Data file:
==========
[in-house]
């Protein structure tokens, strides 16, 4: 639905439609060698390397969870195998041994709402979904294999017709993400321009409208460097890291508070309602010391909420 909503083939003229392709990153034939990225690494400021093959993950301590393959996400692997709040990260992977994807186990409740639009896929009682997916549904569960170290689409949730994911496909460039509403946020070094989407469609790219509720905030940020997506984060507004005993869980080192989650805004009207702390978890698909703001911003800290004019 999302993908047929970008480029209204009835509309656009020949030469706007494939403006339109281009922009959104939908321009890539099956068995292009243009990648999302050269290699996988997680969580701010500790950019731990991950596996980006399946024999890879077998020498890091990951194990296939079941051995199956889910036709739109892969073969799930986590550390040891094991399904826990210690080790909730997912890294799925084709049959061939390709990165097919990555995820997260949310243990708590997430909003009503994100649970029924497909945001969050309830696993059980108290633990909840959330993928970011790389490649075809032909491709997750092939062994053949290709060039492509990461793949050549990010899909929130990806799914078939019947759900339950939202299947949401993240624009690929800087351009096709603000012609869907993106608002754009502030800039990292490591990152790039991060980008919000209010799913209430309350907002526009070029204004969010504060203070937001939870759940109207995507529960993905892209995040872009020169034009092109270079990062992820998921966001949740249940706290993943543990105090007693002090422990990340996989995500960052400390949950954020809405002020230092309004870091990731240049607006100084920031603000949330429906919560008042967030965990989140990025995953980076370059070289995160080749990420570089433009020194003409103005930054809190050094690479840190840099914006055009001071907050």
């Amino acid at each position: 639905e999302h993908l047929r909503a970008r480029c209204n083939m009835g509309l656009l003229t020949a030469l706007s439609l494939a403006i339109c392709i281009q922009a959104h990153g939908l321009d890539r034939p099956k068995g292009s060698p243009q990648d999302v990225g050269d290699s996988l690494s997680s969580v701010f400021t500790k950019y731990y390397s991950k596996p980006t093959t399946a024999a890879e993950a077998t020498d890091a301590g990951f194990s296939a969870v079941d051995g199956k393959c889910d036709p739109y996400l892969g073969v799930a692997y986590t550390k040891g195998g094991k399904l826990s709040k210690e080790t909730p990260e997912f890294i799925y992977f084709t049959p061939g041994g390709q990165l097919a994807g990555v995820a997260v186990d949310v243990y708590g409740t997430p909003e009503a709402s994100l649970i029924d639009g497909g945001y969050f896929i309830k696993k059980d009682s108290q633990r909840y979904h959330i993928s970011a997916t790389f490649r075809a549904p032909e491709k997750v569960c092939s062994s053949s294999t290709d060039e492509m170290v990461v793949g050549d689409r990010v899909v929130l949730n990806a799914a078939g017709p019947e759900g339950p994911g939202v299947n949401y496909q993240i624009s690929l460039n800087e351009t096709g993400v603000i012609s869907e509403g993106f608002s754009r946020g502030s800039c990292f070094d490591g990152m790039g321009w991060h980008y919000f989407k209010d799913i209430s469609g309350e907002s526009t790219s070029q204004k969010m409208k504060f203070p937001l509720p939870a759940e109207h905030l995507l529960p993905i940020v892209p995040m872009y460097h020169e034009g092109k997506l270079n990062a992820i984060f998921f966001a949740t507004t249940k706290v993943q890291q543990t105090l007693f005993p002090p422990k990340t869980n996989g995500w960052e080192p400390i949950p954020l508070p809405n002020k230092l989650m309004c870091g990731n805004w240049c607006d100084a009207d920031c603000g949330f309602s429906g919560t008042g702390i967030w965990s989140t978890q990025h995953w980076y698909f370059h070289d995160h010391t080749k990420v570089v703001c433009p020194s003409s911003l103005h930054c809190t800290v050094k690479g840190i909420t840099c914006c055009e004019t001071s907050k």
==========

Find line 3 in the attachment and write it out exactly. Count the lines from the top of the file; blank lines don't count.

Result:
């Amino acid at each position: 639905e999302h993908l047929r909503a970008r480029c209204n083939m009835g509309l656009l003229t020949a030469l706007s439609l494939a403006i339109c392709i281009q922009a959104h990153g939908l321009d890539r034939p099956k068995g292009s060698p243009q990648d999302v990225g050269d290699s996988l690494s997680s969580v701010f400021t500790k950019y731990y390397s991950k596996p980006t093959t399946a024999a890879e993950a077998t020498d890091a301590g990951f194990s296939a969870v079941d051995g199956k393959c889910d036709p739109y996400l892969g073969v799930a692997y986590t550390k040891g195998g094991k399904l826990s709040k210690e080790t909730p990260e997912f890294i799925y992977f084709t049959p061939g041994g390709q990165l097919a994807g990555v995820a997260v186990d949310v243990y708590g409740t997430p909003e009503a709402s994100l649970i029924d639009g497909g945001y969050f896929i309830k696993k059980d009682s108290q633990r909840y979904h959330i993928s970011a997916t790389f490649r075809a549904p032909e491709k997750v569960c092939s062994s053949s294999t290709d060039e492509m170290v990461v793949g050549d689409r990010v899909v929130l949730n990806a799914a078939g017709p019947e759900g339950p994911g939202v299947n949401y496909q993240i624009s690929l460039n800087e351009t096709g993400v603000i012609s869907e509403g993106f608002s754009r946020g502030s800039c990292f070094d490591g990152m790039g321009w991060h980008y919000f989407k209010d799913i209430s469609g309350e907002s526009t790219s070029q204004k969010m409208k504060f203070p937001l509720p939870a759940e109207h905030l995507l529960p993905i940020v892209p995040m872009y460097h020169e034009g092109k997506l270079n990062a992820i984060f998921f966001a949740t507004t249940k706290v993943q890291q543990t105090l007693f005993p002090p422990k990340t869980n996989g995500w960052e080192p400390i949950p954020l508070p809405n002020k230092l989650m309004c870091g990731n805004w240049c607006d100084a009207d920031c603000g949330f309602s429906g919560t008042g702390i967030w965990s989140t978890q990025h995953w980076y698909f370059h070289d995160h010391t080749k990420v570089v703001c433009p020194s003409s911003l103005h930054c809190t800290v050094k690479g840190i909420t840099c914006c055009e004019t001071s907050k």